After considering New York law on the time limits allowing court claims for fraud, the judge decided that if Lebedev was to be believed, he had been deceived and defrauded by Blavatnik and Vekselberg twelve years ago, in 2003, when he first made the Coral Petroleum deal. Scarpulla didn’t believe Lebedev could have missed such a sizeable fraud when he claims his arm was twisted into allowing it to happen. She ruled: “Lebedev’s second allegation, that the defendants coerced him to designate a nominee [Coral Petroleum] to enter the 2003 agreement is time-barred. This claim accrued in 2003, at the time of the alleged coercion. Lebedev failed to bring this claim until 2014, after the three year limitations period expired.”
On his second claim of fraud, Scarpulla was also sceptical of Lebedev’s veracity. “He could have discovered the defendants’ fraud with reasonable diligence,” she has ruled. “A reasonable investor with knowledge of the defendants’ actions would have inquired into whether his ownership interest in the joint venture was safe, and the location of the joint venture’s shares. Because Lebedev had constructive knowledge of the alleged fraud in 2003, his fraud based claims accrued that year and are now time-barred because they were not commenced until 2014.”
By focusing on Lebedev’s relationship to Coral Petroleum, Scarpulla has allowed Lebedev to return to her court to make his case that the $600 million from Blavatnik and Vekselberg had disappeared into thin air. By allowing the London action to continue, she has also invited the LCIA to test the evidence first, and decide whether the 2003 contract had been completed, and Lebedev paid off. By opening the court records, Scarpulla also reveals what the rules of the High Court and LCIA proceedings have so far kept from view.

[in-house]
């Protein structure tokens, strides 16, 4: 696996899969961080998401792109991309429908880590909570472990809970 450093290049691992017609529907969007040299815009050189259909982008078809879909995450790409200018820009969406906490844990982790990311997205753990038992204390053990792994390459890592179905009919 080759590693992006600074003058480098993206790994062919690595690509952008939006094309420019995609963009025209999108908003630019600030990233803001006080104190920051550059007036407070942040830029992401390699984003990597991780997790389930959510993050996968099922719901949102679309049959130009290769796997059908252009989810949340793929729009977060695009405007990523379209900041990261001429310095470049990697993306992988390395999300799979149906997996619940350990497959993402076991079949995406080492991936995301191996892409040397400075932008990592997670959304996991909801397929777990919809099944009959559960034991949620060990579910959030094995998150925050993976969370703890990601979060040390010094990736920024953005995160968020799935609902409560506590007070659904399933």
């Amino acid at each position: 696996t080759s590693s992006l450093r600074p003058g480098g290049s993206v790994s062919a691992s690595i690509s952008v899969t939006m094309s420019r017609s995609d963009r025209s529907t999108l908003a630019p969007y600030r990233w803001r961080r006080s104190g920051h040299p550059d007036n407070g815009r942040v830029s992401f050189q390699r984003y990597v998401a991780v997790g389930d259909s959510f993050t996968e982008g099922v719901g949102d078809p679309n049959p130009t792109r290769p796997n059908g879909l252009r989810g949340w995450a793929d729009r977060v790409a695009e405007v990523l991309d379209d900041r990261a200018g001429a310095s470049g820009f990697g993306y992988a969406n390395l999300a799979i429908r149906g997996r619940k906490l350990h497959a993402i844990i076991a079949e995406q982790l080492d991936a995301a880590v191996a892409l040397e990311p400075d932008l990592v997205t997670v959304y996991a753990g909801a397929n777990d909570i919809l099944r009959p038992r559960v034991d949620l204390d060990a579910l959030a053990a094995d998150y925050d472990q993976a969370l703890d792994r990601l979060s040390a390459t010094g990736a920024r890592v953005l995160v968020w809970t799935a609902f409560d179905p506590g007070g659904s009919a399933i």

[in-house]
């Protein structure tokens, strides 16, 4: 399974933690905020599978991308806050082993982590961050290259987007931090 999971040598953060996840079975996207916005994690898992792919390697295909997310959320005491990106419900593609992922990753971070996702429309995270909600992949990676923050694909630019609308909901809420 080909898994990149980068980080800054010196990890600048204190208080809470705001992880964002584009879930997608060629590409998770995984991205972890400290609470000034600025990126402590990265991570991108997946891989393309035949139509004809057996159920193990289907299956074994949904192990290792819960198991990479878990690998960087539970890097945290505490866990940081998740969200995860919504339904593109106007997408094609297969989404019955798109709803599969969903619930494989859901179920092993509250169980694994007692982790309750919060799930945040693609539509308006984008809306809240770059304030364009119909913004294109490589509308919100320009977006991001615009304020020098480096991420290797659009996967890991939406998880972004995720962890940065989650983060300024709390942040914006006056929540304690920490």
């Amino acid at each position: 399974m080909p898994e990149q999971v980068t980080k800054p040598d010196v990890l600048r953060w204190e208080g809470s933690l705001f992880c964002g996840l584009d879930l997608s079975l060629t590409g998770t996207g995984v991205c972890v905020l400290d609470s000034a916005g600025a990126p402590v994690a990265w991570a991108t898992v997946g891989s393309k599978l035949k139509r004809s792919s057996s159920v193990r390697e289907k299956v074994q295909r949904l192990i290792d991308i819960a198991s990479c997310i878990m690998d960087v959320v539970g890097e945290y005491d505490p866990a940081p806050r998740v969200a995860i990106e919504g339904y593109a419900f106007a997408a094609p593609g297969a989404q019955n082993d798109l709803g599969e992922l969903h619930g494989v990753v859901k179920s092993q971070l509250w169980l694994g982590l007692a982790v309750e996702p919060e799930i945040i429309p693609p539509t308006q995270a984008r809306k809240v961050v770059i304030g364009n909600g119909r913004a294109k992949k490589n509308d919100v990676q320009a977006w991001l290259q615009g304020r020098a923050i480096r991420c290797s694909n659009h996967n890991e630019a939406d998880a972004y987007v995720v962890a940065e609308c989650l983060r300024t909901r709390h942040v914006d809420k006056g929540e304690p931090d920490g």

On both sides of the Atlantic the case now depends on Lebedev’s claim that he didn’t own Coral Petroleum, didn’t receive the $600 million from Blavatnik and Vekselberg, and didn’t move it on to a Cyprus operation called Agragorn, and from there through trusts into US bank accounts. The new ruling allows proceedings in the courts of Ireland, Cyprus, and in federal US court to open the official records of Coral Petroleum, Agragorn, and the US banks to trace what Lebedev did with the money.
Jonathan Hirst (right), ruling as a deputy judge of the UK High Court, expressed his own disbelief, writing in his ruling last year: “It is not at all clear what (if any) credit he [Lebedev] has given for the $600 million paid under the [Rochester-Coral 2003] Acquisition Agreement.” According to Hirst’s judgement(pars 41-42), “I am sure that, as he [Lebedev] stated in the Interview, he regarded Coral as being under his control/supervision as regards dealings with the 2001 Promissory Note. As a precaution, however, he made quite sure that in practice Coral could do little without his agreement because he took possession of the Note and put it into the custody of one of his companies… I am also sure that the Claimants [Blavatnik and Vekselberg] are correct that the Acquisition Agreement was negotiated with Mr Kuznetsov [for Blavatnik and Vekselberg] by Mr Lebedev and not by other representatives of Coral. Those negotiations concerned what he regarded as his Note and his rights, both of which were hugely valuable. He would not have left it to representatives of Coral to negotiate the disposal of his property as they thought best.”
After Scarpulla ruled, Lebedev’s lawyer issued a statement that “we are pleased with the court’s decision. It means that Mr. Lebedev is now one important step closer to vindicating his rights against Messrs. Blavatnik and Vekselberg.” According to Blavatnik’s spokesman, “we were pleased that the court yesterday dismissed a number of Lebedev’s claims and said that the document he cited as the principal basis for his claim is not an enforceable contract.”
Scarpulla’s judgement adds a footnote to her disbelief in Lebedev, reporting that he won’t comply with court rulings if they go against him. “Lebedev asserts,” according to Scarpulla, “that Coral has not appeared in the [London] arbitration and intends to default on that proceeding.”